February 25, 2004

Bush Plays Bait-and-Switch With 9/11 Panel

"Out, out, damn spot!"

Maria Cocco, Newsday: "I've experienced two political
bait-and-switches since I've been on the commission,"
said Bob Kerrey, the former Nebraska senator and
current president of the New School University in New
York. And that's only about a month. "The
bait-and-switch in politics is a technique that is
intentionally designed to lead the public (to believe)
that you're going to do something that you're not
going to do."

Repudiate the 9/11 Cover-Up and the Iraq War Lies,
Show Up for Democracy in 2004: Defeat Bush (again!)


http://www.newsday.com/news/columnists/ny-vpcoc193677317feb19,0,5083103.column

Bush Plays Bait-and-Switch With 9/11 Panel
Marie Cocco


February 19, 2004

Let us finally put to rest a widely circulated and
grossly inaccurate story that's been making the
rounds: Rumors of President George W. Bush's
cooperation with the panel probing the terrorist
attacks of Sept. 11, 2001, are unsubstantiated.

Unlike those Internet rumors that pop to electronic
life and die quickly without fingerprints, this one is
traceable directly to the con artist-in-chief. The
world thinks Bush is cooperating with the 9/11
commission because he says he is.

"We have given extraordinary cooperation" the
president told NBC's Tim Russert in his Sunday Meet
the Press chat. "I want the truth to be known."

The truth?

"I've experienced two political bait-and-switches
since I've been on the commission," said Bob Kerrey,
the former Nebraska senator and current president of
the New School University in New York. And that's only
about a month. "The bait-and-switch in politics is a
technique that is intentionally designed to lead the
public (to believe) that you're going to do something
that you're not going to do."

The latest subterfuge involves the president's
agreement to be interviewed by the 9/11 commission, as
its chairmen, former New Jersey Gov. Thomas Kean and
former Indiana Congressman Lee Hamilton, requested.
The White House announced with some fanfare that well,
certainly, the president would oblige. Then the
backtrack began.

Administration officials said any interview would be
done in private. What's more, the president would not
submit to questions from the full bipartisan panel,
only from selected commissioners. Which ones? Only his
damage-controllers know for sure.

Erin Healy, a White House spokeswoman, refused to
answer "yes" or "no" when asked to state whether the
president wants to limit the commissioners who would
be allowed to question him. "Those details are being
worked out," she said.

Ah, the details.

Negotiated "details" have constricted the commission's
access to the president's daily brief - a digest of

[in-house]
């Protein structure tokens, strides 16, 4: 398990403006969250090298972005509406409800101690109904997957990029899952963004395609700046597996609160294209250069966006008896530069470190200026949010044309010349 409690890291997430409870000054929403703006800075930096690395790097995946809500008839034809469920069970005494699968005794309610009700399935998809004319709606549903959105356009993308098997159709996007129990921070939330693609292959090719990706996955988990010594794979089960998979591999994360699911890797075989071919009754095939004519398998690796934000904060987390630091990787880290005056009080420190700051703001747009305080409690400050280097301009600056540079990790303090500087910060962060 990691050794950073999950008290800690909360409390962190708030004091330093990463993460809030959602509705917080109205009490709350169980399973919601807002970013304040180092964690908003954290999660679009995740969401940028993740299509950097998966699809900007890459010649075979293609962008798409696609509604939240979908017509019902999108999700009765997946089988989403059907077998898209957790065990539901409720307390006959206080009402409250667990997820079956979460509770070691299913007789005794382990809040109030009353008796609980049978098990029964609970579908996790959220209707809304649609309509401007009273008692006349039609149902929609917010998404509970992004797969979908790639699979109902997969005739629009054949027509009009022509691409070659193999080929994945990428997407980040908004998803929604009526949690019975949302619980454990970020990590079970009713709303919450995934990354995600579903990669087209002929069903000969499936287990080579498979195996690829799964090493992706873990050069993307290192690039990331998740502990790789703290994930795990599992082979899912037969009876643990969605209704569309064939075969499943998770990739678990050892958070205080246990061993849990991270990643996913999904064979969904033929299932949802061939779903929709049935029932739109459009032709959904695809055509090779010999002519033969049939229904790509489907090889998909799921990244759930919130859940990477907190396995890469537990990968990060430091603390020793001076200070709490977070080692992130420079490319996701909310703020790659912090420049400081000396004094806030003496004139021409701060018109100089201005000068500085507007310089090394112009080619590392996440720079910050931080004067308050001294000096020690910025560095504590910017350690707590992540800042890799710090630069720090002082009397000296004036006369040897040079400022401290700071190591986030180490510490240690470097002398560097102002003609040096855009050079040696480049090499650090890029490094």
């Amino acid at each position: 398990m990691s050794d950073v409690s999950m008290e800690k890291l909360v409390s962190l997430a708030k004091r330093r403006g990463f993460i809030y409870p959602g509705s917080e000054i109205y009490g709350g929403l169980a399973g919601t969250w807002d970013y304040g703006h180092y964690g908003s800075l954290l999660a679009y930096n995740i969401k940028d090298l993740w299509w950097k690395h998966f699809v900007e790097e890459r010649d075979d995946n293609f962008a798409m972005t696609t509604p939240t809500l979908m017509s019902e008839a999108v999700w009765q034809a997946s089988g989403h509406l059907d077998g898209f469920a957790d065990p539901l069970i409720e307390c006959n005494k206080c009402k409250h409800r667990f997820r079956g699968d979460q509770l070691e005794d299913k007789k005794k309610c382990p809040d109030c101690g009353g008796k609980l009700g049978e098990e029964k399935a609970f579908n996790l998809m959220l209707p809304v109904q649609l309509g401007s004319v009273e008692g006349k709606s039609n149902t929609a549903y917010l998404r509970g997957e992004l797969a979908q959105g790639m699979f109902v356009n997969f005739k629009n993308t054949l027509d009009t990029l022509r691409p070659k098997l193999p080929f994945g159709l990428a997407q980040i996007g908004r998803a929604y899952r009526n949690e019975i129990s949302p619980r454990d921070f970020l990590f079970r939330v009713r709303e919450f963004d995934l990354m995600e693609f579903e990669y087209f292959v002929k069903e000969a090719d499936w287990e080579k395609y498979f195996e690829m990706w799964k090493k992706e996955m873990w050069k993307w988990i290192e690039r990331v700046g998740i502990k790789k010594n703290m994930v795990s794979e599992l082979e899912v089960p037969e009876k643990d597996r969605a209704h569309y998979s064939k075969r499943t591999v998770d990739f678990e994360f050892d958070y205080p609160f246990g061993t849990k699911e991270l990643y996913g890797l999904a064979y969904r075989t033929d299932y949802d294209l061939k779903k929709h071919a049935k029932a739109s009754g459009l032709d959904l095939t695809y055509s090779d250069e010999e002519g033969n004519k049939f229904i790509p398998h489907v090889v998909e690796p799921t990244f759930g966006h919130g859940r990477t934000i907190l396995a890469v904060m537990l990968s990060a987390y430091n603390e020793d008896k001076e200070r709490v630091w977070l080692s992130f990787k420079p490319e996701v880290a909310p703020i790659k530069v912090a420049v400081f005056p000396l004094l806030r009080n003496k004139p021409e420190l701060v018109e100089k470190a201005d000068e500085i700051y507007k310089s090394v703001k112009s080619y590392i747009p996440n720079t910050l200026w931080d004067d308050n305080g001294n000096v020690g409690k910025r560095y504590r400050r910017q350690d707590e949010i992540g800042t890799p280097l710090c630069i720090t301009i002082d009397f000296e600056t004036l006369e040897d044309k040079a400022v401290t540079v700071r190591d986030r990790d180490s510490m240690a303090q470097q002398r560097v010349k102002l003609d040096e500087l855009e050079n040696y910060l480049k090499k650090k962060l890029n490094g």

intelligence for the commander-in-chief. Previous
probes of 9/11 already have revealed that, in the
months before the terrorists struck, the intelligence
community screamed loudly about a planned attack meant
to inflict mass casualties. Bush bragged in his NBC
interview about giving the commission access to these
briefings.

In fact, the full commission hasn't seen them.

The White House negotiated a convoluted agreement
under which a handful of panel representatives were
allowed to see the briefs and take notes. Then it
tried to block these few from sharing their notes with
other panelists. Finally - after the commission
contemplated a subpoena of its own members' notes - a
17-page summary of the briefings, edited by the White
House, went to all commissioners.

The summary, according to two commission sources,
raises more questions for Condoleezza Rice, the
president's national security adviser. Still more
could be put to former Federal Aviation Administration
chief Jane Garvey and to Sandy Berger, national
security adviser to former President Bill Clinton.

"When somebody stands up and says 'well, there's
nothing in those PDBs,' that's not true," Kerrey said.
Well, that's just about what Rice said publicly when
the existence of a key briefing from Aug. 6, 2001,
came to light.

Never mind. The public won't hear from Rice because
her interview with the commission was private. And the
panel is running out of time to complete work before
its May deadline.

In one of those heralded announcements of cooperation,
the White House has said it's willing to give the
panel two months more. Curiously, neither the House
nor the Senate - both controlled by the president's
party and heretofore happy to oblige Bush - has rushed
to take the action needed to extend the panel's life.

Does the president understand the dimension of failure
that 9/11 represents? It shook his presidency and
changed its course. He has led the nation to two wars
to avenge the attacks and, he says, prevent another.

Still he obstructs the full and fair accounting that
the people are due. This must be counted as another
failure of 9/11. It is an indignity to history that
is, somehow, imposed without shame.
Copyright 2004, Newsday, Inc.

Posted by richard at February 25, 2004 08:33 AM